Page 75 - British Inquiry into Loss of RMS Titanic Day 14 - 18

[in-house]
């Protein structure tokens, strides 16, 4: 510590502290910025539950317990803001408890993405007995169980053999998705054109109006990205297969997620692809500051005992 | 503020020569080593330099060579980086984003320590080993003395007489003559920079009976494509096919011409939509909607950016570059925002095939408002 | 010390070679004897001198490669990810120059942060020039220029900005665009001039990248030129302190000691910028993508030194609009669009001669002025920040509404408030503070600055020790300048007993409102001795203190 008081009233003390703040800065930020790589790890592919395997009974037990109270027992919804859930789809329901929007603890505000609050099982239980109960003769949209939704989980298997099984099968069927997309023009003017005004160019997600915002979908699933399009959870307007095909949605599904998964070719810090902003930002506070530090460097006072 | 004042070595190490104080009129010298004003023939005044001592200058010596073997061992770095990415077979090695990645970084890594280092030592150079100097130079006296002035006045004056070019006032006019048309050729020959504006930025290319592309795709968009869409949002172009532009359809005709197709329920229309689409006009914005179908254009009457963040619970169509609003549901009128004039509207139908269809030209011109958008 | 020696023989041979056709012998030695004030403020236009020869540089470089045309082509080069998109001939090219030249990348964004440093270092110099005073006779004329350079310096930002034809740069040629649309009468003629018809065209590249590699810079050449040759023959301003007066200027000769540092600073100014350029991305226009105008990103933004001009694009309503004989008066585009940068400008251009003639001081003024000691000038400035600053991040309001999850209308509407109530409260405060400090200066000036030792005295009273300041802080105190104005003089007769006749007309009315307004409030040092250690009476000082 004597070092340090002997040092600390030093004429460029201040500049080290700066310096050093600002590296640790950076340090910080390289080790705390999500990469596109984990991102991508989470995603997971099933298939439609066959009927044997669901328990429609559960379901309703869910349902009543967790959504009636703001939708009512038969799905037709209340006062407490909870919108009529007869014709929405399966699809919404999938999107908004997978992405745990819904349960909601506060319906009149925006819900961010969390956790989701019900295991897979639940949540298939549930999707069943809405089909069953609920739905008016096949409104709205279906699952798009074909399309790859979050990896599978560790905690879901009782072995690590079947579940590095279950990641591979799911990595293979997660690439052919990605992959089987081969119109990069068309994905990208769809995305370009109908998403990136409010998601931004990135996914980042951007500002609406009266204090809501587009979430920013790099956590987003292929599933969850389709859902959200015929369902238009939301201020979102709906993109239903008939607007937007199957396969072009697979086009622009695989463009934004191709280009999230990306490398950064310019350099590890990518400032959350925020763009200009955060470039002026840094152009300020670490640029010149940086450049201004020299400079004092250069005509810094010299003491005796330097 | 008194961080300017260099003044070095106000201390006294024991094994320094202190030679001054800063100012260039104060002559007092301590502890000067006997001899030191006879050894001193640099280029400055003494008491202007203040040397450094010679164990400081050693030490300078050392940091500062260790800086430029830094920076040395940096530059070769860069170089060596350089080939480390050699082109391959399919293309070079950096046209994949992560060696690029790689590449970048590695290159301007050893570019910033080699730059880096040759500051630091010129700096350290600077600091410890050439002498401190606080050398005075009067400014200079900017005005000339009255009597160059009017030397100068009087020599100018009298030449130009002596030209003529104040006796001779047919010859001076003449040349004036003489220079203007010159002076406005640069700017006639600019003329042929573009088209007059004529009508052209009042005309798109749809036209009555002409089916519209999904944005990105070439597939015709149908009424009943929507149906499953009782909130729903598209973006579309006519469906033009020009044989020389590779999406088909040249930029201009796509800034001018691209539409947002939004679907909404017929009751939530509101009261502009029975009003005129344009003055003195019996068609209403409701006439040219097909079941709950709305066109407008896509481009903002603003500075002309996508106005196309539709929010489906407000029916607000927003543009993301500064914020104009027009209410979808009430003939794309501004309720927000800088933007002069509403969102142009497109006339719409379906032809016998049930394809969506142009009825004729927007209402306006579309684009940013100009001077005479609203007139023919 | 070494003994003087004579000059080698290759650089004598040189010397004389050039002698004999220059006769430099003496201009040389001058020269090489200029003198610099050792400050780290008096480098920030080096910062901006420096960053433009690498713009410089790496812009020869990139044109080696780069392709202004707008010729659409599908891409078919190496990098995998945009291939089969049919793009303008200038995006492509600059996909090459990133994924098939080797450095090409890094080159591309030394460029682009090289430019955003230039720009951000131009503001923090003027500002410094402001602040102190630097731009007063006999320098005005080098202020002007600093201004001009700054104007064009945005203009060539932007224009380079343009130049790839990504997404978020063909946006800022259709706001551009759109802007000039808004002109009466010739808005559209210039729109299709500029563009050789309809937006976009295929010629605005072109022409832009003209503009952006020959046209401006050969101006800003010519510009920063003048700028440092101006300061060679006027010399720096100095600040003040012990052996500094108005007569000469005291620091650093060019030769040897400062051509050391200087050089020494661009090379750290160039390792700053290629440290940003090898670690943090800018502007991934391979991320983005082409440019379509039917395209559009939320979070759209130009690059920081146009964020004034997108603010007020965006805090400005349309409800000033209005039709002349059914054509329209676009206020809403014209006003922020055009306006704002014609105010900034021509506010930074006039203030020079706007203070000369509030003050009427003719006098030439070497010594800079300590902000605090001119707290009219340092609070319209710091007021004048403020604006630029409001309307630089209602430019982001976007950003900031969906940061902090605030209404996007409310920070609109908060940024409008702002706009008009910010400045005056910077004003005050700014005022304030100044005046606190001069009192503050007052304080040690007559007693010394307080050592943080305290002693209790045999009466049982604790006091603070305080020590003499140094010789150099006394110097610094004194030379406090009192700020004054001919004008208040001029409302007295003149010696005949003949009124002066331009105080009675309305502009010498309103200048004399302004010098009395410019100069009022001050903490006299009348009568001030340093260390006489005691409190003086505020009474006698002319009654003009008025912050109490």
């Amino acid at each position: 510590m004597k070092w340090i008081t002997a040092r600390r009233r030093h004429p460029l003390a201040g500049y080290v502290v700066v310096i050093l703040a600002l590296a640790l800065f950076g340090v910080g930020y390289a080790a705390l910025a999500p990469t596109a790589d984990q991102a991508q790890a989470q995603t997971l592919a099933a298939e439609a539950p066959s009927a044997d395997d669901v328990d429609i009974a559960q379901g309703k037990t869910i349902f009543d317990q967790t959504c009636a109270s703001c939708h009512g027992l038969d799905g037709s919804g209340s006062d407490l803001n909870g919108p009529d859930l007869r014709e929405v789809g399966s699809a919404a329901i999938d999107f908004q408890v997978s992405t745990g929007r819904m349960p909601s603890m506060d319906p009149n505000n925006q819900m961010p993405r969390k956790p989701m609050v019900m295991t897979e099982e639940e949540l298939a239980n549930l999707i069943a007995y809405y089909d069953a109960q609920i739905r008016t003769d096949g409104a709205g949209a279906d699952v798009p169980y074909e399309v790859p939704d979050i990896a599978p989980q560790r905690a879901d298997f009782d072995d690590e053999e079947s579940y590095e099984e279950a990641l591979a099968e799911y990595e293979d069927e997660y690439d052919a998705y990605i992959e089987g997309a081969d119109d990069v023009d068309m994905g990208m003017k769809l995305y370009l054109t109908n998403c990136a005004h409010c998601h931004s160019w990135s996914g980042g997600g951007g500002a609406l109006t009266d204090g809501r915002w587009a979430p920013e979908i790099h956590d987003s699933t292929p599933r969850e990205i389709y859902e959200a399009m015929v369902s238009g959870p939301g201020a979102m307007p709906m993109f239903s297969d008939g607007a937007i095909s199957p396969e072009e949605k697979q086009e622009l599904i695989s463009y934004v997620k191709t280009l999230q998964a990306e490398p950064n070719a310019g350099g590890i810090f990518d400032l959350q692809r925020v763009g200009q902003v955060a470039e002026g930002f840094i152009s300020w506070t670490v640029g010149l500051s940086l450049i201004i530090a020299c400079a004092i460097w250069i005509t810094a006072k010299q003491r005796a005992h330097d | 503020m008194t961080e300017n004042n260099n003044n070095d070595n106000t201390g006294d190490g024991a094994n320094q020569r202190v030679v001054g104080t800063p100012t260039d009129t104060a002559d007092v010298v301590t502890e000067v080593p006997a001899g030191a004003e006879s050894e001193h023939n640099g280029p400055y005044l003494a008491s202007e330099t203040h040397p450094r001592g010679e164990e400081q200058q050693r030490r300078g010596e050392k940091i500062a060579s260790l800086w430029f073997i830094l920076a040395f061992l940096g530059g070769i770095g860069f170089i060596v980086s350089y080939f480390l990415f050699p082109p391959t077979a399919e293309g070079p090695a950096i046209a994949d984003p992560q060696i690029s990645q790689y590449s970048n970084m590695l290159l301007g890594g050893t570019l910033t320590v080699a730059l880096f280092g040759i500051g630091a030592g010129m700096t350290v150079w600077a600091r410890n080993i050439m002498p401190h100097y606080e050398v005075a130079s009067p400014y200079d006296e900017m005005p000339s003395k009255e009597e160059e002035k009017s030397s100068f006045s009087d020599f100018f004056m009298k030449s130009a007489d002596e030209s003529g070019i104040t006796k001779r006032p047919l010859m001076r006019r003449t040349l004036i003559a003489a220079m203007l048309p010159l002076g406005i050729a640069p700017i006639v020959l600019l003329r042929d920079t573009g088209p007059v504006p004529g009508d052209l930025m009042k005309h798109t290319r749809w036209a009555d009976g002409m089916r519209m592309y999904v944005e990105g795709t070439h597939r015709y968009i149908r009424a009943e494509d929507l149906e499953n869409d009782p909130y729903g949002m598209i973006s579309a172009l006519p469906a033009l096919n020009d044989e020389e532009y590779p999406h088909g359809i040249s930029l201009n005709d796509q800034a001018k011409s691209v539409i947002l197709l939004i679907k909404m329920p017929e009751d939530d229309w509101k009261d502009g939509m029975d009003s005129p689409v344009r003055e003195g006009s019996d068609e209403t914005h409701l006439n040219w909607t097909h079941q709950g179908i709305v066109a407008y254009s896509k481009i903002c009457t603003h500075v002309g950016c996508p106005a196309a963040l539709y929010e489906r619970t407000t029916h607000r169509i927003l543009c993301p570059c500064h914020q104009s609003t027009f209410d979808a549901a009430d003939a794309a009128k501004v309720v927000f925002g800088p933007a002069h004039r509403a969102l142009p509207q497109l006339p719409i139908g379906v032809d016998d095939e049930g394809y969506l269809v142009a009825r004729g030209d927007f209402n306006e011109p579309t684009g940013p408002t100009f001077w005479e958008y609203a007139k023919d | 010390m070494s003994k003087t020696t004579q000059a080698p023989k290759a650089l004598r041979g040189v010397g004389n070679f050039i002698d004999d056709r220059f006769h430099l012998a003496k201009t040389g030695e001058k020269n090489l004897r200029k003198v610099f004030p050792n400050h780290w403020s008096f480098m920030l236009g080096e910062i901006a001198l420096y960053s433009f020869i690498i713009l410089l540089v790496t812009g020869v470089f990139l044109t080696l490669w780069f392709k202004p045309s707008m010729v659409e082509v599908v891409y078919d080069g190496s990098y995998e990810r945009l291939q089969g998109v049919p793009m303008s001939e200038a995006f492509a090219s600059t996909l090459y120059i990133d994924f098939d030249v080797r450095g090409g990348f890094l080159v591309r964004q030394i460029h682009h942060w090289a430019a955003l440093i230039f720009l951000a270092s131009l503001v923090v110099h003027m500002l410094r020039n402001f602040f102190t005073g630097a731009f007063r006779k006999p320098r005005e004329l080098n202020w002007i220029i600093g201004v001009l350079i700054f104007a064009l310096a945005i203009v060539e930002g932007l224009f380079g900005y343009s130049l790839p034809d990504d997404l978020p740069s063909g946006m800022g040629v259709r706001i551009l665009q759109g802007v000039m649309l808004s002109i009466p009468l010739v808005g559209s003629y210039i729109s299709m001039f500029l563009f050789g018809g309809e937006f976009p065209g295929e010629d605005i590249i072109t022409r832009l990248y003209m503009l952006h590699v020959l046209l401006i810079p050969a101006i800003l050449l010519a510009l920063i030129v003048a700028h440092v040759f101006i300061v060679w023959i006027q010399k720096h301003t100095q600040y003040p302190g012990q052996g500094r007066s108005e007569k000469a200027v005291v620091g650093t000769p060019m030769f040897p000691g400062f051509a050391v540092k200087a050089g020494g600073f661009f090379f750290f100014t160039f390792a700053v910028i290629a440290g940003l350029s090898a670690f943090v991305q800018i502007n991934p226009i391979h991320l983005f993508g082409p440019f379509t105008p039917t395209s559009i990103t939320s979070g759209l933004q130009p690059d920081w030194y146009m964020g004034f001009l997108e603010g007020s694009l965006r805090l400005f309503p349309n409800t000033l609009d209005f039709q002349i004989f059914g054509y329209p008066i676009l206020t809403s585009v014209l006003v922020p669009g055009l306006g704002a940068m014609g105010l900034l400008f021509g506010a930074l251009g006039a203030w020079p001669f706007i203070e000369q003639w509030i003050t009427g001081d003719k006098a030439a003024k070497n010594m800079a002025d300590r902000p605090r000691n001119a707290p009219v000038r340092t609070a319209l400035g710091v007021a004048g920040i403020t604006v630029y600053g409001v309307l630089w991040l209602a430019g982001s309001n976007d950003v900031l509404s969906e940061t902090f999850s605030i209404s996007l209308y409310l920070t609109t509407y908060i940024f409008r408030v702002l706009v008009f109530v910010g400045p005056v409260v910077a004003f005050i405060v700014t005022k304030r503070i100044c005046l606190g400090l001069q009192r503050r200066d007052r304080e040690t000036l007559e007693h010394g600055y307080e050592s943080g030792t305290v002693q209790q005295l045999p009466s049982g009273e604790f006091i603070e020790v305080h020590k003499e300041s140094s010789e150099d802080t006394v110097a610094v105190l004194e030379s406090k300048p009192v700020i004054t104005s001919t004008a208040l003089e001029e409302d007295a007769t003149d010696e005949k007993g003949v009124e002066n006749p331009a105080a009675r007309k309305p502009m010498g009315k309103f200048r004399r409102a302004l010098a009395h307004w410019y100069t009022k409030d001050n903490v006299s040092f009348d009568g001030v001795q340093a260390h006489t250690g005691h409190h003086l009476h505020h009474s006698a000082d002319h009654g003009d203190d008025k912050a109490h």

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sight is the matter which you say is not satisfactory. The Commissioner: Yes, I will tell you at once. My impression is this, that the man was trying to make an excuse for not seeing the iceberg, and he thought he could make it out by creating a thick haze. The Attorney-General: There is some other evidence, but I will direct attention to it later, when we come to deal with it. I am not sure, but my impression is that up to this moment we have no evidence of anybody who was watching, except these two men; I mean there is no officer who has been able to give evidence as to this, no officer was actually looking or watching at the time. The Commissioner: Or seeing? The Attorney-General: Or seeing. Of course, I mean who have been called before you. I am speaking of evidence. The only evidence we have got of persons who were actually looking out is the evidence of Lee and this witness. The Commissioner: We have evidence of the state of the sky before the accident and after the accident. The Attorney-General: Yes. Sir Robert Finlay: And Mr. Boxhall, I think, was on the bridge. The Commissioner: I mean the evidence before and after the accident is that the sky was perfectly clear, and therefore if the evidence of the haze is to be accepted, it must have been some extraordinary natural phenomenon - something that sprang up quite suddenly, and then vanished. The Attorney-General: Yes. The Commissioner: However, this witness denies he said it. The Attorney-General: It is all in a very small compass, the evidence with regard to this, and certainly Lee’s evidence is the strongest about the haze. I do not think any witness goes as far. The Commissioner: It was so thick that you would have great trouble, as he said, cutting through it. The Attorney-General: Yes, I think that is the only evidence to that effect. 17273. (The Commissioner - To the Witness.) I understand you to say that whatever it was, it made no difference to the look-out? - Yes, my Lord. 17274. (The Attorney-General.) Who was it first saw the berg? Was it you or Lee? - Well, I do not know. 17275. Well, which of you gave the signal? - I did. You were looking ahead. Will you tell my Lord what it was - what you saw? The Commissioner: This is the three bell signal. 17276. (The Attorney-General.) Yes, we are coming to it, the three bell signal, something ahead. (To the Witness.) Now describe to my Lord what it was you saw? - Well a black object. 17277. A black object. Was it high above the water or low? - High above the water. 17278. What did you do? - I struck three bells. 17279. Was it right ahead of you, or on the port or starboard bow? - Right ahead. 17280. You struck three bells immediately, I suppose? - Yes, as soon as I saw it. 17281. What did you do next? - I went to the telephone. 17282. Was that on the starboard side of the crow’s-nest? - Yes. 17283. You went to the telephone, and - ? - Rang them up on the bridge. 17284. Did you get an answer? - Yes. 17285. Did you say anything to them at once, or did they answer you before you told them? - I asked them were they there, and they said yes. 17286. Yes? - Then they said, “What do you see?” I said, “Iceberg right ahead.’ They said, “Thank you.” 17287. Then you dropped the telephone, did you? - Yes.
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